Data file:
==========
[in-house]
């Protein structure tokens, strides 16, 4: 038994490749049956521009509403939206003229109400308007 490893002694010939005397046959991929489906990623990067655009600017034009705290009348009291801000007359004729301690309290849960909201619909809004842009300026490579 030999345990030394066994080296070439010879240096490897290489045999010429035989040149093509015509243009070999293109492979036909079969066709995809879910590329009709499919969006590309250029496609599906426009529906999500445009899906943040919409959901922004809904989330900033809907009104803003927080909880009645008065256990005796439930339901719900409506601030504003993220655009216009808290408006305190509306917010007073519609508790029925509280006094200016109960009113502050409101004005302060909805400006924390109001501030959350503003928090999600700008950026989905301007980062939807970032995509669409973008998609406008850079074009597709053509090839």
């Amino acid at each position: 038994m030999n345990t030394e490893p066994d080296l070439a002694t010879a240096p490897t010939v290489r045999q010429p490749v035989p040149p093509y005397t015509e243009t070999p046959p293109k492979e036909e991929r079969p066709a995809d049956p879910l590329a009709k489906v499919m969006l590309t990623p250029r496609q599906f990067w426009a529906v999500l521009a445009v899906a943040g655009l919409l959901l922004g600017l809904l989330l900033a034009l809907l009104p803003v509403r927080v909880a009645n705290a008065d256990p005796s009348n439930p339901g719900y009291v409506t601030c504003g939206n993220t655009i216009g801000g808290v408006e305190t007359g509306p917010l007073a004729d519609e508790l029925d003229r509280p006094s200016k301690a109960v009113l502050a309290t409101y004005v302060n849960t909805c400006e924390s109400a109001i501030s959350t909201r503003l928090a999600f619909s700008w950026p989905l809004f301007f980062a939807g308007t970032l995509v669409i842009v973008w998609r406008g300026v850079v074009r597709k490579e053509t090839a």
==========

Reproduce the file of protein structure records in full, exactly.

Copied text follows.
[in-house]
């Protein structure tokens, strides 16, 4: 038994490749049956521009509403939206003229109400308007 490893002694010939005397046959991929489906990623990067655009600017034009705290009348009291801000007359004729301690309290849960909201619909809004842009300026490579 030999345990030394066994080296070439010879240096490897290489045999010429035989040149093509015509243009070999293109492979036909079969066709995809879910590329009709499919969006590309250029496609599906426009529906999500445009899906943040919409959901922004809904989330900033809907009104803003927080909880009645008065256990005796439930339901719900409506601030504003993220655009216009808290408006305190509306917010007073519609508790029925509280006094200016109960009113502050409101004005302060909805400006924390109001501030959350503003928090999600700008950026989905301007980062939807970032995509669409973008998609406008850079074009597709053509090839």
């Amino acid at each position: 038994m030999n345990t030394e490893p066994d080296l070439a002694t010879a240096p490897t010939v290489r045999q010429p490749v035989p040149p093509y005397t015509e243009t070999p046959p293109k492979e036909e991929r079969p066709a995809d049956p879910l590329a009709k489906v499919m969006l590309t990623p250029r496609q599906f990067w426009a529906v999500l521009a445009v899906a943040g655009l919409l959901l922004g600017l809904l989330l900033a034009l809907l009104p803003v509403r927080v909880a009645n705290a008065d256990p005796s009348n439930p339901g719900y009291v409506t601030c504003g939206n993220t655009i216009g801000g808290v408006e305190t007359g509306p917010l007073a004729d519609e508790l029925d003229r509280p006094s200016k301690a109960v009113l502050a309290t409101y004005v302060n849960t909805c400006e924390s109400a109001i501030s959350t909201r503003l928090a999600f619909s700008w950026p989905l809004f301007f980062a939807g308007t970032l995509v669409i842009v973008w998609r406008g300026v850079v074009r597709k490579e053509t090839a």